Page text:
Fort Collins: The Utility Of The Future?


Dan Boyce

John Phelan with Fort Collins Utilities inspects the smart meter at his home.

John Phelan with Fort Collins Utilities inspects the smart meter at his home.

Dan Boyce

John Phelan with Fort Collins Utilities inspects the smart meter at his home.

Part 5 of an Inside Energy series Blackout: Reinventing The Grid

Cara Neth and her husband, Torger Hougan, have accomplished something unthinkable: they’ve brought the temperature in their Fort Collins, Colorado home up to 68 degrees. Even a few months ago, they would struggle to get the thermostat up to 50 or 60 degrees.

“(It was) really uncomfortable, unlivable really,” Neth said.

The pair was huddling under blankets, wearing coats and hats indoors, all while faulty ducts were pumping heat out into the dirt around their home.

Now, a more than $13,000 heating system upgrade hides beneath a trap door in their closet floor.

Cara and Torger’s heating upgrade is a piece of what makes Fort Collins’ small, city government-run utility a model for the potential utility of the future.


To back up, the first piece of this model is attached to the side of residents’ homes throughout the city: basic gray boxes holding nearly 70,000 smart meters. A grant from the Federal Recovery Act helped pay for this $36 million effort about three years ago.

Now, both customers and the utility can see their energy use in 15-minute increments. Before this they could only see energy use once a month.

“I think of this as a paradigm-shifting investment,” said Fort Collins Utilities Senior Electrical Engineer Dennis Sumner.

Yet, that paradigm shift–it hasn’t really happened yet in most places. 

“Of itself it doesn’t generate energy; of itself it doesn’t reduce energy use,” Sumner said.

But the data these smart meters supply provides a foundation Fort Collins needs. Local elected leaders set a goal for the city to be carbon neutral by 2050. Right now, the utility gets the vast majority of its power from coal, so that’s an ambitious target.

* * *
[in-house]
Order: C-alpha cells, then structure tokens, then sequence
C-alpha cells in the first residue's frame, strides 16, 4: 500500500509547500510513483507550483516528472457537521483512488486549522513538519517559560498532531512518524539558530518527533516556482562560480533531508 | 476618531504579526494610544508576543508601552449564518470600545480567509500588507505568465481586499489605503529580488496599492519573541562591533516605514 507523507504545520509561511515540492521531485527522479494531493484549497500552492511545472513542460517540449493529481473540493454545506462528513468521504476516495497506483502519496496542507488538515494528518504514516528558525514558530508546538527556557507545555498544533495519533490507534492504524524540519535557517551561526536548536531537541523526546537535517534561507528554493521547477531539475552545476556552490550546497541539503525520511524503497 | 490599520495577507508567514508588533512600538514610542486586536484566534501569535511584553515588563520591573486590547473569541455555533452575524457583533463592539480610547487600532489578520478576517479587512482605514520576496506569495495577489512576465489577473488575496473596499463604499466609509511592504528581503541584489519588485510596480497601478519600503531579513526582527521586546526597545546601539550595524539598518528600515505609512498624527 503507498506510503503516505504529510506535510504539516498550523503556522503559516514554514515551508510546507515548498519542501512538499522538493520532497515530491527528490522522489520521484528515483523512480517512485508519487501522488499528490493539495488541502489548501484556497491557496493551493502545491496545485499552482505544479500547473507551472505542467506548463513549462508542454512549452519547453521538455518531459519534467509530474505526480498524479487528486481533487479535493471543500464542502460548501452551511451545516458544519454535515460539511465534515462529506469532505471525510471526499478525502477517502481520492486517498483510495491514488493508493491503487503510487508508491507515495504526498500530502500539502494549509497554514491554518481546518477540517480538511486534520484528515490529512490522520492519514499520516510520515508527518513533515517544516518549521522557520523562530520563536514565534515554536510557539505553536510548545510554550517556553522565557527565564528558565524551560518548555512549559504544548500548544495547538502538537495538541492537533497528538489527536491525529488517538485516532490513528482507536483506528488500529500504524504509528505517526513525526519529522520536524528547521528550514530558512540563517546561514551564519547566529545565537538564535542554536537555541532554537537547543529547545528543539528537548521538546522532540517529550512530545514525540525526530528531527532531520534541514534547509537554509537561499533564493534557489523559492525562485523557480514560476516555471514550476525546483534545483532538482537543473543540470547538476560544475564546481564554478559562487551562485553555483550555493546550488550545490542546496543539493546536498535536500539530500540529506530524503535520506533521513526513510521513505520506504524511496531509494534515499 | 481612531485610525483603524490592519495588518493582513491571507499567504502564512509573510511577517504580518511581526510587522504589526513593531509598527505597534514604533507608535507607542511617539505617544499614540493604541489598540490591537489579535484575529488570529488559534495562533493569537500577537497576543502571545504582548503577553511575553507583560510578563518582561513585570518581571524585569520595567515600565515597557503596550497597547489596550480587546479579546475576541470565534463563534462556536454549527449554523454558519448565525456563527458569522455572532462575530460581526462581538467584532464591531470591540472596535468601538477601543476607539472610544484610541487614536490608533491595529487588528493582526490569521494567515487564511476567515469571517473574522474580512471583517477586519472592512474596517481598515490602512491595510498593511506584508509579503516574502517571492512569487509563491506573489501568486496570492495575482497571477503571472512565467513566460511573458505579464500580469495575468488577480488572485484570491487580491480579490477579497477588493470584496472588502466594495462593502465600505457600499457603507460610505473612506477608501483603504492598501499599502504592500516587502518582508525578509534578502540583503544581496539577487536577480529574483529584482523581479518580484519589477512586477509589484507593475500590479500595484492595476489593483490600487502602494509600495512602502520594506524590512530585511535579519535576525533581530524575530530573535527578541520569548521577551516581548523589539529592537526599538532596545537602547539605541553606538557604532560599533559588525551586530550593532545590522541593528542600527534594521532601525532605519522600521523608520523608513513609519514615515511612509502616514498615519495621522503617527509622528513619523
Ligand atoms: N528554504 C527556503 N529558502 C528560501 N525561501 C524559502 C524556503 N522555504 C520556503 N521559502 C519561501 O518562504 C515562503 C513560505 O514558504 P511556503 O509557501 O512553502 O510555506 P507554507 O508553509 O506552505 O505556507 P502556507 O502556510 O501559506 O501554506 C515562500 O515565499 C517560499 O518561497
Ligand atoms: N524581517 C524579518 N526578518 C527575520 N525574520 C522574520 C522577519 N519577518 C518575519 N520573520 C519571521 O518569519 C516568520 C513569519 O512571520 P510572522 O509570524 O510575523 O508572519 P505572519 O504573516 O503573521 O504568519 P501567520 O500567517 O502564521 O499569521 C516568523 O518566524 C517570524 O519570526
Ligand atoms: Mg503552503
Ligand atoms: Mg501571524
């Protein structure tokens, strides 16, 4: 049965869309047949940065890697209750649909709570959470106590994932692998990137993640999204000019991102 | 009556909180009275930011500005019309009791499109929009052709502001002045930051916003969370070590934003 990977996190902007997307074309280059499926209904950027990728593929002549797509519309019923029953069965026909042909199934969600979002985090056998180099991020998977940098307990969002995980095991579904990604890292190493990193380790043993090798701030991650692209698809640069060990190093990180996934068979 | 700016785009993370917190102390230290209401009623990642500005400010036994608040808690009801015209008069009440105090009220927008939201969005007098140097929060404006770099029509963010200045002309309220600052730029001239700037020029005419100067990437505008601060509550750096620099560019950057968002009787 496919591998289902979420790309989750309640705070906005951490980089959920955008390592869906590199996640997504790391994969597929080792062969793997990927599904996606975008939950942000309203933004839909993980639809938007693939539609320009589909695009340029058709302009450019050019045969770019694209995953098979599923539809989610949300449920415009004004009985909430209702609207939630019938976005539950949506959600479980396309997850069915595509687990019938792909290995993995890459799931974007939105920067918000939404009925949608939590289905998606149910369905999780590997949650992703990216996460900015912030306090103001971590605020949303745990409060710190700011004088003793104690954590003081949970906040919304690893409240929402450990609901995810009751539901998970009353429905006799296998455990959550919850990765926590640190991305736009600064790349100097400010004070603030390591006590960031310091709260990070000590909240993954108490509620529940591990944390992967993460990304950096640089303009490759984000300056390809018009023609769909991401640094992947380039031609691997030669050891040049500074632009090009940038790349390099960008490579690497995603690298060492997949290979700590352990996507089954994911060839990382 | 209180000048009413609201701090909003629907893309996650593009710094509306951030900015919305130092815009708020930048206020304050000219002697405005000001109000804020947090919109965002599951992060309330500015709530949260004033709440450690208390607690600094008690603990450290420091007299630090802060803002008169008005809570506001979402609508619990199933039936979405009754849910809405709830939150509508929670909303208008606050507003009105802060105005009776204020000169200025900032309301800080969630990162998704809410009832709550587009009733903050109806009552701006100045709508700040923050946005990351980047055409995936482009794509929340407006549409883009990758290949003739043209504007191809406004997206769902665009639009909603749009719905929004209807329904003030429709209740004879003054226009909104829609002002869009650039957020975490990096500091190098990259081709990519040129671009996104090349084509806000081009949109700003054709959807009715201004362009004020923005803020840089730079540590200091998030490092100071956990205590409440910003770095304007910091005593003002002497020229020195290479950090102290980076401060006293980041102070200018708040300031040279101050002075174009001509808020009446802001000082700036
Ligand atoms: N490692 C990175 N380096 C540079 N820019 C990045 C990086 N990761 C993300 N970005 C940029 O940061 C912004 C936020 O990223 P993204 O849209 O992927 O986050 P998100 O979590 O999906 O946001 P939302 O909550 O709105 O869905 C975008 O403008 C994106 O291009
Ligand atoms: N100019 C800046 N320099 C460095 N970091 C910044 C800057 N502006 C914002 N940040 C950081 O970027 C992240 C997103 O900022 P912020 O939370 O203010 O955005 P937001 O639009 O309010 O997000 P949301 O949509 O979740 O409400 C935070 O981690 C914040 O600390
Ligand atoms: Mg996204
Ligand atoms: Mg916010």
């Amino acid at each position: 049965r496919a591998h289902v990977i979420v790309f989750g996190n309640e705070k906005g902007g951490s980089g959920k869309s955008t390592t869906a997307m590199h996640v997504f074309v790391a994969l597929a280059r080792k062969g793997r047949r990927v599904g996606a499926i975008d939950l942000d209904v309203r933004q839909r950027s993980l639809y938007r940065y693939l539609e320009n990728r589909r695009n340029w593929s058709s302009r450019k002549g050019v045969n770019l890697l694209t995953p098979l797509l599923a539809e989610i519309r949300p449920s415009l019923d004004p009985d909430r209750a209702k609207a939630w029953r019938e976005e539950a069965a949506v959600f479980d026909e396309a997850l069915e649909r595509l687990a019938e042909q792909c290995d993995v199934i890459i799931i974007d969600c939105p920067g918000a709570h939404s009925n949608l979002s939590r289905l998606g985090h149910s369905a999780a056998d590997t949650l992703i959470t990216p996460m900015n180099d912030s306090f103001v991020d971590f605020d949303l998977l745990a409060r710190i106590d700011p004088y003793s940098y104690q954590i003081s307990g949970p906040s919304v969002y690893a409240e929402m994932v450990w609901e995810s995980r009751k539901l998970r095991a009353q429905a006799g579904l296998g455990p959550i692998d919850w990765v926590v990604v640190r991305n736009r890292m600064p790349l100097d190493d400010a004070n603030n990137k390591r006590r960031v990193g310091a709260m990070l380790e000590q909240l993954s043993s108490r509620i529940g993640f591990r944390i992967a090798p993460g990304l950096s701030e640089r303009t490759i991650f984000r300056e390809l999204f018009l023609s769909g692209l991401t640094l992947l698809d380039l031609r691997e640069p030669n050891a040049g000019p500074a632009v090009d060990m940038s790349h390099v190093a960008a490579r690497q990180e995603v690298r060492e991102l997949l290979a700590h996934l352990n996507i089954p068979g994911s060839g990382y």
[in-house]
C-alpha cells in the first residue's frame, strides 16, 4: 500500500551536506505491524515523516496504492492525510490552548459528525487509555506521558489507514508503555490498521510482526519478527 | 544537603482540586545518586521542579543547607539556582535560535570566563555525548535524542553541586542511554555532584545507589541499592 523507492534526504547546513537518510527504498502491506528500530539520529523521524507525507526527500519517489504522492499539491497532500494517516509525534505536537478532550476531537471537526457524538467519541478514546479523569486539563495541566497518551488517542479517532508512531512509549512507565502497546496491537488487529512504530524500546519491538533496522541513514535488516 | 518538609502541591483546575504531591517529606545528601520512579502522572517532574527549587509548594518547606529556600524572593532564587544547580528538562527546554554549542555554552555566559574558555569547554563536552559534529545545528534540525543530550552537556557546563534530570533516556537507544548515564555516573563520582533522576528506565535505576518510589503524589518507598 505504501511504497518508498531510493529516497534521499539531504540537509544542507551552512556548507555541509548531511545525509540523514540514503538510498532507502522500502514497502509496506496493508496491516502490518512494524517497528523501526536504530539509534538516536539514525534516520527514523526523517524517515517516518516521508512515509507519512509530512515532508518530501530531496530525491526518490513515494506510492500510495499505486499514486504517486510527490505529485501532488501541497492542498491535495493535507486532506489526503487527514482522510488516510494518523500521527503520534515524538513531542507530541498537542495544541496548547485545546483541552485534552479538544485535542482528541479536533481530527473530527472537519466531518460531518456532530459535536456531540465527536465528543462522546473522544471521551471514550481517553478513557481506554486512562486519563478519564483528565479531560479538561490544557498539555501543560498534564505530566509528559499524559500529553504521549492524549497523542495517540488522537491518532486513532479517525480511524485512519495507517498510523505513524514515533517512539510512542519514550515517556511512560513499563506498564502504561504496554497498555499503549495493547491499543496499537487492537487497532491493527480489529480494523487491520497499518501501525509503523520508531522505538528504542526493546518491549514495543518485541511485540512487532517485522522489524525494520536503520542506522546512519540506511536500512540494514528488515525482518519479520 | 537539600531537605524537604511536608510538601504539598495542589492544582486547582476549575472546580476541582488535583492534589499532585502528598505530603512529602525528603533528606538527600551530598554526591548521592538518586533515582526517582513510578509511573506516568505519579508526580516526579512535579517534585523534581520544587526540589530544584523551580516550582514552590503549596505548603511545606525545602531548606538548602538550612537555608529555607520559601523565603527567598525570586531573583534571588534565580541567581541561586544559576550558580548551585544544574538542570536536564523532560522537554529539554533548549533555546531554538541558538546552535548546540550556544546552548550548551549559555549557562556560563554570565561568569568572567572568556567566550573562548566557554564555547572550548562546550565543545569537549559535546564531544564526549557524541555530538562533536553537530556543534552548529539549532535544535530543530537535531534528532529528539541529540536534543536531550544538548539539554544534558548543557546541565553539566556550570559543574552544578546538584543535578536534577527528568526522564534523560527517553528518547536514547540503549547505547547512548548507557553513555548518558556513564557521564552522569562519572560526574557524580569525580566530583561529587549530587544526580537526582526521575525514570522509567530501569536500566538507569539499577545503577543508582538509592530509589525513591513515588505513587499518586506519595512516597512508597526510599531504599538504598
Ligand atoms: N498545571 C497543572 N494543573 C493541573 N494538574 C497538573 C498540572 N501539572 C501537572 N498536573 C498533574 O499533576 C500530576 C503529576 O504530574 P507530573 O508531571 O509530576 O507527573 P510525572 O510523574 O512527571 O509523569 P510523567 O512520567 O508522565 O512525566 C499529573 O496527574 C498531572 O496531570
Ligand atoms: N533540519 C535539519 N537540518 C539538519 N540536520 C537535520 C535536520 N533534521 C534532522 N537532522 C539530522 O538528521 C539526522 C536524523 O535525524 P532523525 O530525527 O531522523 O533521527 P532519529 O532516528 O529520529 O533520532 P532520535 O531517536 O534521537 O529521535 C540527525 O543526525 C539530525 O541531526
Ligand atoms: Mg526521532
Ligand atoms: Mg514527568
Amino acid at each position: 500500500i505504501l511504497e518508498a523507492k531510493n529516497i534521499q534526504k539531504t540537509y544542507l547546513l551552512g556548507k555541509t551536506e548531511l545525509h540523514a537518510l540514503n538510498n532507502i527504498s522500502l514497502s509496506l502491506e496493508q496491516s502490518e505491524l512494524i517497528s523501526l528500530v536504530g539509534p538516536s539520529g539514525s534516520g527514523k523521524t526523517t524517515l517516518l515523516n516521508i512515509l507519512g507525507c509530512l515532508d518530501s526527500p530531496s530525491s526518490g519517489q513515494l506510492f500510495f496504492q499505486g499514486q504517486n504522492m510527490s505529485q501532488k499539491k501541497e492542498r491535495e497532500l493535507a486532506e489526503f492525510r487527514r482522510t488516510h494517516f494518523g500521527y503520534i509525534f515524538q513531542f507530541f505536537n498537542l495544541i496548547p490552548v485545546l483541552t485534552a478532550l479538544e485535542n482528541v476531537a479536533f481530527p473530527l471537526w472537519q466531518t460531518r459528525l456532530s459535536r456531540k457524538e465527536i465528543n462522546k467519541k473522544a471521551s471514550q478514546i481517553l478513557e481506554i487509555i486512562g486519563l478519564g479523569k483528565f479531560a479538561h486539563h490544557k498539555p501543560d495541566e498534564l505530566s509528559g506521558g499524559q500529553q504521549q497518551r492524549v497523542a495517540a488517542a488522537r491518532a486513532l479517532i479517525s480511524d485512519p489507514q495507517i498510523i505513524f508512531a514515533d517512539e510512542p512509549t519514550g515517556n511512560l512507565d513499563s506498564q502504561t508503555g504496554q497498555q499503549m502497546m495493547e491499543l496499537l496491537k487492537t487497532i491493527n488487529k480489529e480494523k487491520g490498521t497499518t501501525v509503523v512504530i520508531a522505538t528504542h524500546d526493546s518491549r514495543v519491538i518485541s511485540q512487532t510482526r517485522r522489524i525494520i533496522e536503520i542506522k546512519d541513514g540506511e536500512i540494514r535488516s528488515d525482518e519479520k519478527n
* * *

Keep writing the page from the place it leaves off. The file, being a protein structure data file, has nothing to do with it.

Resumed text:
“It’s gonna take a lot of work,” Sumner said.


Fort Collins needs two more things to accomplish its climate goals: Residents need to use less energy, and the city needs to get that energy from many more places — from community solar gardens, rooftop solar, and wind power.

All of that will inevitably change the relationship people have with their utility. Under the current model, they bring us electricity and we pay for it. Sumner said in the future, the utility will be able to tailor the delivery.

“Customers can decide their own package that they want,” Sumner said.

Customers will buy and sell electricity on the grid, zapping energy back and forth from their solar panels, or stored in their electric cars.

James Tong with Clean Power Finance predicted the future power grid will work like the Apple App Store.

“They (the utilities) provide the hardware that hosts the platform, but they also curate the vendors,” he said.

Fort Collins needs those vendors and that marketplace to develop. The only way the city will keep its energy transition affordable is if the citizens buy into renewables and, more importantly, make their homes as energy efficient as possible.


Torger Hougan and Cara Neth.

Dan Boyce

Torger Hougan and Cara Neth.

Cara and Torger  had been shivering in their drafty mess of a house for more than a decade. But, Torger was undergoing treatment for Leukemia. $13,000 for a new heating system was just not possible.

“Under other conditions we might have had that money in the bank, but we didn’t at this point. We couldn’t have gotten it done without the city’s help,” Cara Neth said.

Customers can borrow from Fort Collins Utilities to pay for energy efficiency or renewable projects — loans at a good interest rate. Cara and Torger make payments right on their monthly utility bill, and say in the wintertime, they’ll save money.

“Because we’re not using six space heaters spread all over the house,” Neth said.

Utilities have been offering these types of loan for a while now, but the energy researchers at the Rocky Mountain Institute say it’s a growing trend and Fort Collins is the first utility in the country to offer loans for up to 20 years.

It’s all to get customers to make these upgrades without upping their monthly bills. Fort Collins Utilities Energy Services Manager John Phelan said they’ll need everything at their disposal to push toward this utility of the future.

“There is no silver bullet,” he said, “what we need are silver bbs.”

Fort Collins hopes all these bbs, bundled up, will keep them in business in a changing world of electricity. It’s an experiment in grid innovation many in the industry are watching closely.

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